ASIC threatens to take action over systemic failings and misconduct in the CCI market

ASIC threatens to take action over systemic failings and misconduct in the CCI market | Insurance Business

ASIC threatens to take action over systemic failings and misconduct in the CCI market

The Australian Securities and Investments Commission (ASIC) has threatened to take significant enforcement action against some of Australia’s major banks and lenders after an ASIC review found that the design and sale of consumer credit insurance (CCI) “has consistently failed consumers.”

The corporate watchdog said CCI products sold with credit cards and by lenders were of “extremely poor value for money” and “caused consumers harm.”

Findings showed that consumers received only 11 cents in claims for every dollar paid for CCI sold with credit cards and just 19 cents for those sold by lenders. They had also been incorrectly charged for CCI, were subjected to unfair sales practices, were given non-compliant personal advice to buy unsuitable policies, and were even sold CCI even though they were ineligible to claim under their policy.

“We are deeply troubled by the findings in our report, and the stories they tell of unfair practices occurring within Australia’s largest and most well-known financial institutions,” said Sean Hughes, ASIC commissioner. “Lenders and insurers have had more than enough time to improve sales practices and provide better value for consumers. An inevitable consequence of these widespread failings and mis-selling practices will involve ASIC taking significant enforcement action against some of the entities named in our report.”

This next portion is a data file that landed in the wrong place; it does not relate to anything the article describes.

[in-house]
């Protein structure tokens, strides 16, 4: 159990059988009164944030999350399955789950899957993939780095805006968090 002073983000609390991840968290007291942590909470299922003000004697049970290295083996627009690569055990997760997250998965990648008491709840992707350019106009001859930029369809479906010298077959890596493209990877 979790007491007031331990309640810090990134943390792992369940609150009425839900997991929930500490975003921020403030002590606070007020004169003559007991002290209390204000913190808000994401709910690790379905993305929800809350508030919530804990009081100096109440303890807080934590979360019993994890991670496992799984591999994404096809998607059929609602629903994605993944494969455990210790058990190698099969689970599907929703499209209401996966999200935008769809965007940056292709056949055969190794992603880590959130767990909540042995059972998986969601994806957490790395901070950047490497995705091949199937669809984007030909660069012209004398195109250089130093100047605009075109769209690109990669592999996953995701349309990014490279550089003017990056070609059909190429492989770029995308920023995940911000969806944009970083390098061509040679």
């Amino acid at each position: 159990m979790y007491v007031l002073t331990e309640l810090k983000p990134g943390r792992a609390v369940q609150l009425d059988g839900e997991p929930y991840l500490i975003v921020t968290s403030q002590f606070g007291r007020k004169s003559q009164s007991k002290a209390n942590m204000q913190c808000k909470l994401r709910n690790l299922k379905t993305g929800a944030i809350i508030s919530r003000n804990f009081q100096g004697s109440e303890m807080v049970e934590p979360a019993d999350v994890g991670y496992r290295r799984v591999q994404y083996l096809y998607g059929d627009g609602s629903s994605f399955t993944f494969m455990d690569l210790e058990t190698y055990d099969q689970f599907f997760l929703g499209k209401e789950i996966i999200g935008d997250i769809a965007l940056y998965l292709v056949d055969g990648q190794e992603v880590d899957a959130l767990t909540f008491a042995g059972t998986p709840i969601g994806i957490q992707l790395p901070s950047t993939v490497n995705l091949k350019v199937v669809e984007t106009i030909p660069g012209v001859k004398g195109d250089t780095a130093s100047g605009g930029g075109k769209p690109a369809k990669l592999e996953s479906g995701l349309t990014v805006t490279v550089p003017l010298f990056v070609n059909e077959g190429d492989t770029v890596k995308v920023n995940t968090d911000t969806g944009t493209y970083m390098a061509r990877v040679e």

ASIC said it will also continue its remediation program and will consider banning the unsolicited outbound sale of CCI by telephone after consultations with stakeholders.

“If we do not see early, significant, and sustained improvement in the design and sale of consumer credit insurance, our next steps may involve the deployment of our new product intervention power where we see a risk of significant consumer detriment,” Hughes said. “We also will not hesitate to pursue civil penalties where there has been a failure by any lender or insurer to act efficiently, honestly and fairly. All options are on the table.”

Included in the review were Australia and New Zealand Banking Group Commonwealth Bank of Australia, National Australia Bank, Suncorp-Metway, Westpac Banking Corporation, and six other lenders.